“On the occasion of the thirtieth anniversary of the independence of the Czech Republic, I have decided to invite to dinner all those who have held the office of Prime Minister of the Czech Republic since January 1, 1993. Although many of us have been political rivals of each other, we have different opinions on many issues, and I wish that it would be good for us all to come together in such festive moments,” Fiala said, noting that discussing specific topics was not on the agenda.
According to Fiala, the meeting was held to show that the common interest of the Czech Republic stands beyond political rivalries and disputes, apart from marking thirty years since the founding of the independent Czech Republic. “In such a solemn moment we are able to sit at the same table and talk. I think it is already worth it,” he said.
Former Prime Minister Jiri Ruznok noted during his visit that he had not seen his colleagues for a very long time. “Despite all the political fights and differences, at the end of the day, I think everyone cares about our country,” he said.
From its creation in early 1993 to the present, the Czech Republic has had sixteen Cabinets. Fiala was the thirteenth Prime Minister. According to the government office, the first official prime minister, Józef Doszowski, and former Social Democratic prime minister Bohuslav Sobotka apologized for the event. Stanislav Kras (ČSSD) died seven years ago.
Heger came to Rudolfinum
Another highlight of Monday’s celebrations was a concert at the Rudolfinum in Prague. Besides Fiala, his Slovak counterpart Eduard Heger came to hear Czech composer Antonin Dvořák’s New World Symphony. “Thirty years after the separation of the common state, this shows well how close, friendly and extraordinary relations remain between the Czech Republic and the Slovak Republic,” the Prime Minister pointed out before the event.
“By working together with our Slovak friends, we were able to preserve everything that worked in the common state,” Fiala said in his opening speech. He appreciated that the Czech Republic and Slovakia help each other, for example in the North Atlantic Alliance, where they take advantage of their good understanding of each other. According to the Prime Minister, even people who did not experience the former confederation of the two independent countries feel an extraordinary closeness to Slovakia. According to Fiala, this approach should also be developed in the future.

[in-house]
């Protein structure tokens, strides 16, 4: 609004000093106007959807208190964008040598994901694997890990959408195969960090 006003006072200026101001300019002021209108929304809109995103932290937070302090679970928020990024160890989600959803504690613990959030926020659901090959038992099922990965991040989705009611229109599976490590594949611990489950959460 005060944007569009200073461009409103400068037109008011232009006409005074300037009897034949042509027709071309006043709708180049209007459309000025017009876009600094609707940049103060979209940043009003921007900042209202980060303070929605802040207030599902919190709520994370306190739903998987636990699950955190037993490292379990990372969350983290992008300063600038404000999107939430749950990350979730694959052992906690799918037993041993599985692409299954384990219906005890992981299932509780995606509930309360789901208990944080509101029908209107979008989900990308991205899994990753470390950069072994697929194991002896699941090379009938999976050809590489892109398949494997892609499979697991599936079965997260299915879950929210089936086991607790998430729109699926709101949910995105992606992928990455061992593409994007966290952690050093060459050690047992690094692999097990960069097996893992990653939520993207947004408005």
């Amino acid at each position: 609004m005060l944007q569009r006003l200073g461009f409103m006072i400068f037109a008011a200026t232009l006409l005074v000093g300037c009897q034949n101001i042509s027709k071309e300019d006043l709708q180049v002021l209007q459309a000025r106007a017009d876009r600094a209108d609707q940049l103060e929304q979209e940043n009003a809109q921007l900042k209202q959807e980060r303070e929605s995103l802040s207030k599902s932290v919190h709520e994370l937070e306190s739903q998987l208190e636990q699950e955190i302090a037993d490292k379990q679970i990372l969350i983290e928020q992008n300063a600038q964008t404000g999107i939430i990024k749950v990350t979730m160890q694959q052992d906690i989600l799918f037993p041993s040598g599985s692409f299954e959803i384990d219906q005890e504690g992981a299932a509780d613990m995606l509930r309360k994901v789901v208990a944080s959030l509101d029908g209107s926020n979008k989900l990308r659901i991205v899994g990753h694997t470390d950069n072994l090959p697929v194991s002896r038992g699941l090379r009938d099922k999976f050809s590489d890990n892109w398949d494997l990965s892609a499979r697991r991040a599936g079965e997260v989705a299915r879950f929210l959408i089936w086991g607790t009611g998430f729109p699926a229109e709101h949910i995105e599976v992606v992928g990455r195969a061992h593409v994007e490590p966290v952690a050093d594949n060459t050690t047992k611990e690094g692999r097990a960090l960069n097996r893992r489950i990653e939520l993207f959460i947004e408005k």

According to Fiala, the Czech Republic is stronger, richer, more educated and more experienced than when it broke up into a common state of Czechs and Slovaks in 1993. “We have something to celebrate, something to be proud of together,” he added.
In thirty years, according to Fiala, the standard of living has increased significantly. “Civil society in the Czech Republic has also strengthened significantly, it has been able to overcome all crises and always help those in need,” praised Fiala. “We are part of the European family, we are a full member of the Western democratic community, and we have proven to be a successful president of the Council of the European Union,” he added.
“We understand very well that together we are stronger,” Heger said. According to him, the Czech Republic and Slovakia maintain brotherly relations, with linguistic and cultural closeness and strong family ties between the two countries. “We each had our own journey. However, it was a common path of democracy, freedom, mutual respect and support that makes me very happy,” Heger said.
Czech ministers also participate in the concert. Among the former prime ministers, Vladimir Spitla, Jiri Barubek, Mirek Tobolanek, Jiri Ruznok, John Fischer and Andrzej Babis gathered in the audience. Representatives of both parliamentary chambers, Miloš Vystrčil (ODS) and Markéta Pekarová Adamová (TOP 09), and former First Lady Dagmar Havlová were also seated in the audience. Many ambassadors also accepted the invitation. President Miloš Zeman did not come.
Under the baton of its chief conductor Semjon Byčkov, the Czech Philharmonic also played the composer’s prelude Karneval before Dvořák’s Ninth Symphony from the New World. The Czech and Slovak national anthems were played at the beginning of the program.
The Czech Republic was established on January 1, 1993 after the separation of the common state of Czechs and Slovaks. According to Fiala, the split was inevitable. “This situation led the two countries to go their separate ways. What has been achieved, and what we should be proud of, is not a given, but what we should realize is that the partition was peaceful, calm, and without bitterness. “Ultimately this has led to extraordinary relations between our two countries and communities,” Fiala said.